1. Age of the Insured
One major factor in determining premiums in health insurance is your age. This is because as one ages, it means a higher chance of mortality, hospitalization, and medical expenses.
Thus, while a 50-year-old person might have to pay a premium of ₹6,208/year (for a sum insured of 3 lakhs), a 25-year-old person would have to pay a significantly lower premium of around ₹2,414/year.
In addition to this, some insurance companies put an age cap in place for individuals buying a new health insurance policy of 65-80 years, as the older one gets, the more difficult it is to determine their risk factors and health-related expenses.
2. Type of Plan Chosen
Your health insurance premium will change depending on the type of health plan you choose. For example, a family floater plan usually costs less than an individual policy, as the chances of one individual falling sick is higher. However, in a family floater plan, remember that the premium will be based on the age of the oldest member covered.
3. Sum Insured
The sum insured that you opt for will also affect your health insurance premium. Since the sum insured is the maximum amount you can claim from your insurer for medical expenses, a lower SI can result in a lower premium, and vice versa for a higher SI.
However, if your total medical bills exceed your SI amount, you will have to pay the extra cost out of your own pocket. Therefore, you must choose your SI carefully as you don’t want to increase the amount you have in case of emergency.
4. Habits and Lifestyle
Bad habits like smoking, chewing tobacco or snuff will also impact your premium. These habits will increase the chance of lung infections, cancer and other critical illnesses, meaning that smokers will have a higher health insurance premium than non-smokers.
This increase for smokers can be almost double those for non-smokers. For example, if a 25-year-old non-smoker might have to pay ₹5,577/year for a sum of ₹1 crore, a smoker of the same age would pay around ₹9,270/year for the same amount.
5. Pre-existing Diseases
When a person suffers from pre-existing medical conditions which have had a long-term effect on a person’s health, such as diabetes, high blood pressure, or asthma, they will likely have more hospital expenses as well as higher medical bills. This means that they will have to pay a higher premium compared to healthy people of the same age group, as they are.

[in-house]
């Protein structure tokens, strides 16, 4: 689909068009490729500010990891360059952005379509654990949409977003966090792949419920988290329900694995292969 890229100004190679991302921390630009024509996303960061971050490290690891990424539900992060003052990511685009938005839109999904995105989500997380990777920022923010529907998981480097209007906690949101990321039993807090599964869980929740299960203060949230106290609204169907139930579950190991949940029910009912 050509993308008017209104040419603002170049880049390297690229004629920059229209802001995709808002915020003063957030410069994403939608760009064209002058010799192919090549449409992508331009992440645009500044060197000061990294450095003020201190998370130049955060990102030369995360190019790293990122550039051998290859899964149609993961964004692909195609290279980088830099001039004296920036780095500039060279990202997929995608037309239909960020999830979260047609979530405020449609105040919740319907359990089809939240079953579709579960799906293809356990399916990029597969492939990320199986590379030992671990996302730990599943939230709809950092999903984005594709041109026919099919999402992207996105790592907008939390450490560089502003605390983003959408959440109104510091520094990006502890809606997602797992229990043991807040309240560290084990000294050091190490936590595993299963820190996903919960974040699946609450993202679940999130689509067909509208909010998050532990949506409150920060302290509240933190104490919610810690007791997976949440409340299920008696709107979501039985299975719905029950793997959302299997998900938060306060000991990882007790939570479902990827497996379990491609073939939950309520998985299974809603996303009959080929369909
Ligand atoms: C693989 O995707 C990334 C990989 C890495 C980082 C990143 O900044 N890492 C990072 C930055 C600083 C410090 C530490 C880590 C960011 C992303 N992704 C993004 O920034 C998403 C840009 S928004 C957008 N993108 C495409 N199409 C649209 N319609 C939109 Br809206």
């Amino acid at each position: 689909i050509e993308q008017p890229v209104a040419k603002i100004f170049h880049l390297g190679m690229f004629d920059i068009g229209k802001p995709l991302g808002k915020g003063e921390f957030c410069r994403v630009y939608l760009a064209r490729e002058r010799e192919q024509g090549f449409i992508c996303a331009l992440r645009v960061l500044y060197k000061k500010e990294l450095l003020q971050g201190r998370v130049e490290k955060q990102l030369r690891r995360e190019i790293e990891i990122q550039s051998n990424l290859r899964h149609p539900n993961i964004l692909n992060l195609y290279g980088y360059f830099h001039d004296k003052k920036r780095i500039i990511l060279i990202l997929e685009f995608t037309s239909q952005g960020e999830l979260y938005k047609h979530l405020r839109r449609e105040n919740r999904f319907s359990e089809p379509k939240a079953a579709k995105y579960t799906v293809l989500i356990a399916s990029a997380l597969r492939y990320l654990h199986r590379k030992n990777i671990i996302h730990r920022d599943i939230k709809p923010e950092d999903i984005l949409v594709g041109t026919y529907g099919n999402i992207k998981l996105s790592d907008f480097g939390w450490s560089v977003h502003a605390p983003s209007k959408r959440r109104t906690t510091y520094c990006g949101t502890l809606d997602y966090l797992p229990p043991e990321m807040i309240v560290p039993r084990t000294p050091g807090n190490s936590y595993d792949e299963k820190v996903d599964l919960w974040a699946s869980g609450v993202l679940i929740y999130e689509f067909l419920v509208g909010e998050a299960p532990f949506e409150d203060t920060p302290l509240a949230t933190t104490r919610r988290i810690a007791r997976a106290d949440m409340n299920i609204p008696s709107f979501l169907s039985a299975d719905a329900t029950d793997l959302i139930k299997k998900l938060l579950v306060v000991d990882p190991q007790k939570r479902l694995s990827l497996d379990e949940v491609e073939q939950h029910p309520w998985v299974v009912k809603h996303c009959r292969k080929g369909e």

The amount your premium increases will depend on the pre-existing condition that you have, as well as its severity as noted by a doctor.
In health insurance, a co-payment is the percentage of the claim amount that you will have to pay. For example, if you have a 15% copay, your insurer will pay out 85% of the claim amount, while you handle the rest. So, it is like you and your insurer are splitting your medical bills.
Some health insurance policies have a mandatory co-payment clause, while others will let you choose your copayment amount. It is important to note that while a higher co-pay will lower your total premium, you will have to pay a larger amount during claims. But with a lower co-pay you will have a slightly higher premium, but you will pay less during claims.
7. Add-On covers
Additional covers (also called add-ons or riders) are additional coverages that you can opt for in addition to your existing health insurance policy to enhance its benefits for an additional premium.
When you opt to customize your health insurance with add-on covers like a Maternity cover, Critical Illness cover, Personal Accident cover, or AYUSH treatment cover, you will have to pay an additional premium.
However, according to the IRDAI, the total premium for all add-ons availed under a single health insurance policy can’t exceed 30% of the original premium amount. So, if your premium was ₹5,000/year, and you decide to include 5 add-ons, the additional premium can’t be more than ₹1,500.
8. Family Medical History
If your direct family members (like parents or grandparents) have shown a history of illnesses like heart diseases, cancer, Alzheimer's, etc., that puts you at a higher risk of contracting these illnesses yourself. This will increase the rate of your premium.
9. Where You Live (Zones)
Every geographic location will be different in terms of risks, medical costs, and other environmental factors like pollution, climate, etc. In India, different cities are divided into zones, classified based on that city’s medical expenses. The higher the medical expenses in a city, the higher its zone, and the higher your premium will be.